U.S. congress members concerned over Canadian oxycodone rules

Ten congress members write letter to Health Minister Rona Ambrose expressing concerns over cross-border transportation of the drug

OTTAWA – Members of U.S. congress have written to Health Minister Rona Ambrose to draw attention to their concerns over Canada’s proposal to force all oxycodone producers to make tamper-resistant forms of the drug.

In a note penned on July 22 and obtained by The Canadian Press, 10 congress members including co-chairs of the Northern Border Caucus say the intentions of Health Canada are “laudable.”

But the group says Canada’s three year timeline to deliver this promise is a source of concern.

The letter says there is evidence generic versions of oxycodone continue to be transported or diverted into the United States from Canada and that has further exacerbated the public health crisis of addiction on both sides of the border.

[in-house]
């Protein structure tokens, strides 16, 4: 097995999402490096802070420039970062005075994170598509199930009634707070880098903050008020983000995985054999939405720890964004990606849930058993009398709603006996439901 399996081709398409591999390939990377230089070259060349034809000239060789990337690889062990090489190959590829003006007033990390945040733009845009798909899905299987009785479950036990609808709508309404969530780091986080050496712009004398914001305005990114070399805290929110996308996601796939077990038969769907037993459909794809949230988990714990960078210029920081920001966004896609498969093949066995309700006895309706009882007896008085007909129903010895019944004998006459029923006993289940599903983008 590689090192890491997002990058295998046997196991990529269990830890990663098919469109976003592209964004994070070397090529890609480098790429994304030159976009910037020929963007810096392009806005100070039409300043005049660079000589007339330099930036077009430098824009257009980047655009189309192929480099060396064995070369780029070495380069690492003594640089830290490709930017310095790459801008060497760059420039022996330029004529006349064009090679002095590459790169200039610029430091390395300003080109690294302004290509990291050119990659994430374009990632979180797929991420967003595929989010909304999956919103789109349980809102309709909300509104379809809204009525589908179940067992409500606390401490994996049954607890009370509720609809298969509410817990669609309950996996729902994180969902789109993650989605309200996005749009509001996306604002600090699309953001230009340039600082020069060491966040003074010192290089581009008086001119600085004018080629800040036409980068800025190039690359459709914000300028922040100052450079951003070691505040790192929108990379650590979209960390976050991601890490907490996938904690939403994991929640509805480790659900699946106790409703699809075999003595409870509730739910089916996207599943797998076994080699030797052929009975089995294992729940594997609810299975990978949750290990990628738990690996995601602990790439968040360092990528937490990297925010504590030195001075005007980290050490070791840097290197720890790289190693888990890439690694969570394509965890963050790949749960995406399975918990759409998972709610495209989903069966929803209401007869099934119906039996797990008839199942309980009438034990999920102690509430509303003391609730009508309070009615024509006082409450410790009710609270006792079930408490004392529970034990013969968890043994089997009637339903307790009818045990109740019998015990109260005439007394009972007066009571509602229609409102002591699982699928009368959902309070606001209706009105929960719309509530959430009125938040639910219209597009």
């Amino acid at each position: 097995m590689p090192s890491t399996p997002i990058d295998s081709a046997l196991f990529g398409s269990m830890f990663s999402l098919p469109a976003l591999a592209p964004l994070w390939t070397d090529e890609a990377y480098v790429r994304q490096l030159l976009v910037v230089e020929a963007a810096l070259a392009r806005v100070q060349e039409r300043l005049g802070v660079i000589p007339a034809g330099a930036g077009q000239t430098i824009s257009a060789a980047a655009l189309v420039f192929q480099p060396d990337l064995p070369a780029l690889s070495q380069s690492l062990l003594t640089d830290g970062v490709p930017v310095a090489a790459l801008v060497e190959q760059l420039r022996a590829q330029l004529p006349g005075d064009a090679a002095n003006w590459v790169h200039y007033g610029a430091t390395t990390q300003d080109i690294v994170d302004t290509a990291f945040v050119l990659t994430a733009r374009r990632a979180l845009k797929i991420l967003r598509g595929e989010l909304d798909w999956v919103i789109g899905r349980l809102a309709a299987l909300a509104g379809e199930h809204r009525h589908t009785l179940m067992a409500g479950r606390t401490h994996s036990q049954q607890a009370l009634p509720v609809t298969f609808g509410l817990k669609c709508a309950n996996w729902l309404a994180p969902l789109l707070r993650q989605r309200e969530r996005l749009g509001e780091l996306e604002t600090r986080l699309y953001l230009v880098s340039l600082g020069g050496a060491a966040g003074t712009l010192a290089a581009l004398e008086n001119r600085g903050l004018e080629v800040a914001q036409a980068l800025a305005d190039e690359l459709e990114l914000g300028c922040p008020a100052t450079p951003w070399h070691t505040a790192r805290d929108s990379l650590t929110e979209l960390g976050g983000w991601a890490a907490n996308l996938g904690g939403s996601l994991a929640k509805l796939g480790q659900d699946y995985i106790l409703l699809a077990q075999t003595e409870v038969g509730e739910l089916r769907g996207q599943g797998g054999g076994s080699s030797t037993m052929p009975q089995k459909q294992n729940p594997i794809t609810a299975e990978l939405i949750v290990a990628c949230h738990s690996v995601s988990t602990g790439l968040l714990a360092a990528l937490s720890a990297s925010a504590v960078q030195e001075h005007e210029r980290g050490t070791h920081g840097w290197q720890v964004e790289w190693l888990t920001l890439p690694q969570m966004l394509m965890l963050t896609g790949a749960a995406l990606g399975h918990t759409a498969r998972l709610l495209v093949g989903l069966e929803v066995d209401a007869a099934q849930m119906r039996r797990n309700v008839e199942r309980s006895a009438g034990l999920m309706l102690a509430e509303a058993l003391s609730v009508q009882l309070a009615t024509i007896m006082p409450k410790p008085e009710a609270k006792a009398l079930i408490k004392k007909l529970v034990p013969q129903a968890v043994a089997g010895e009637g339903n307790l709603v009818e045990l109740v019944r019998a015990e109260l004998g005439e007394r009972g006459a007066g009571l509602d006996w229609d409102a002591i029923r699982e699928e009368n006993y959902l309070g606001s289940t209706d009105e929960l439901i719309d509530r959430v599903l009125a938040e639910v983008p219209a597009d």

The letter comes after Health Canada issued a notice of pre-consultation last month calling for stakeholder feedback on a proposal to require all controlled-release oxycodone products to have tamper-resistant properties before they can be sold.

Ambrose’s office said it has yet to receive the letter from members of congress, but a spokesman said Canada is looking at its prescribing practices, the use of tamper-resistant properties and actions to tighten licensing rules to prevent illegal distribution of the drug.

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